BOISE, Idaho – Ohio is set to face Nevada on Friday in the Famous Idaho Potato Bowl for its second appearance in the Potato Bowl in program history.
Ahead of the game, however, The Post will continue its on-going series of taking a closer look at the institution that the Bobcats are about to go against.
And for the last time this football season, here are five fun facts about Ohio’s opponent.
Like most institutions, Nevada has undergone several name changes since the university was founded as the State University of Nevada in the late 1800s. It bears its current name after a branch campus formerly known as the University of Nevada Southern Campus separated and turned into the University of Nevada, Las Vegas.
Settled on top of a hill that looks over Truckee Meadows and the casinos that make up Reno, the campus’s certain style of architecture made it a popular spot for Hollywood film makers to come in and shoot movies in the 1940s.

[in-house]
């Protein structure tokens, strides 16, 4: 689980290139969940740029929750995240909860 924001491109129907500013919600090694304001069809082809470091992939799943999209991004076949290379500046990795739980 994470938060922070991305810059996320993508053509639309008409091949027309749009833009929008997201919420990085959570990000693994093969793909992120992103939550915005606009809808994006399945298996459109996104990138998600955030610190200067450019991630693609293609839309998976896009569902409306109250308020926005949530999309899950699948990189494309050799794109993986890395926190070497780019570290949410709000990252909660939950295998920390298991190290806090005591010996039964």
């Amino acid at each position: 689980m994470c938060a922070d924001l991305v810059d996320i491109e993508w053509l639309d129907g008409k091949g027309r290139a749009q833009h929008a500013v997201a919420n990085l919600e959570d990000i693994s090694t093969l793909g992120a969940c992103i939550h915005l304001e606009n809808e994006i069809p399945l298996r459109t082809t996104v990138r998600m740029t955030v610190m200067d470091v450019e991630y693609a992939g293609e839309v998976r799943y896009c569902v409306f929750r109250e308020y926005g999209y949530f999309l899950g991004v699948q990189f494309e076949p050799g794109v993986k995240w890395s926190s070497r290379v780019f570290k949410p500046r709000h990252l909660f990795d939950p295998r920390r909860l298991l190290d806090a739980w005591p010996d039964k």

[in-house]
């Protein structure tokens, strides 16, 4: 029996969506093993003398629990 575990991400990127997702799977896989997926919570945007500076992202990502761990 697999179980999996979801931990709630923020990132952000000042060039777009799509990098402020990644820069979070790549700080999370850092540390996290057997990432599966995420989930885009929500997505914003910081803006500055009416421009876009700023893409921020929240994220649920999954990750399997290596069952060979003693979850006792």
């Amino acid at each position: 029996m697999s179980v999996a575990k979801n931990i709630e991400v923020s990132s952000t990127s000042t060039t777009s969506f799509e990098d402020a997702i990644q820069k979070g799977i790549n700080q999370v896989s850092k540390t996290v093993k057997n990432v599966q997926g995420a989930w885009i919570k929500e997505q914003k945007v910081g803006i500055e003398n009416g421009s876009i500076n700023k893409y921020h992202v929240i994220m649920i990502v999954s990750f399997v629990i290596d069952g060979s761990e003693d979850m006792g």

Films such as “Andy Hardy’s Blonde Trouble,” “Apartment for Peggy” and “Mother is a Freshman” have been shot on the campus.
A greener today for tomorrow
Nevada makes a conscious effort in regards toward sustainability and has done so since the fall of 2008 when the university created its own Sustainability Committee.
Since its inception, the committee has helped foster the creation of solar panels to power various buildings, operated university busses with bio-diesel fuels and established a university-wide bicycle program.
The world’s most outspoken chimp
In 1967 Nevada had brought a chimpanzee named Washoe to campus for specific language experiments. Over time, Washoe learned how to communicate through American Sign Language with a confirmed 350 different signs.
The university’s mascot and team nickname are the Wolf Pack, but it originally started as just one wolf named Wolfie. With the realization that one wolf can’t be a pack, characters named Alphie, Wolfie Jr. and Luna were created to accompany Wolfie.
The athletic program accepted the moniker as its official name after a local writer in 1921 described the play of a team as a “pack of wolves.”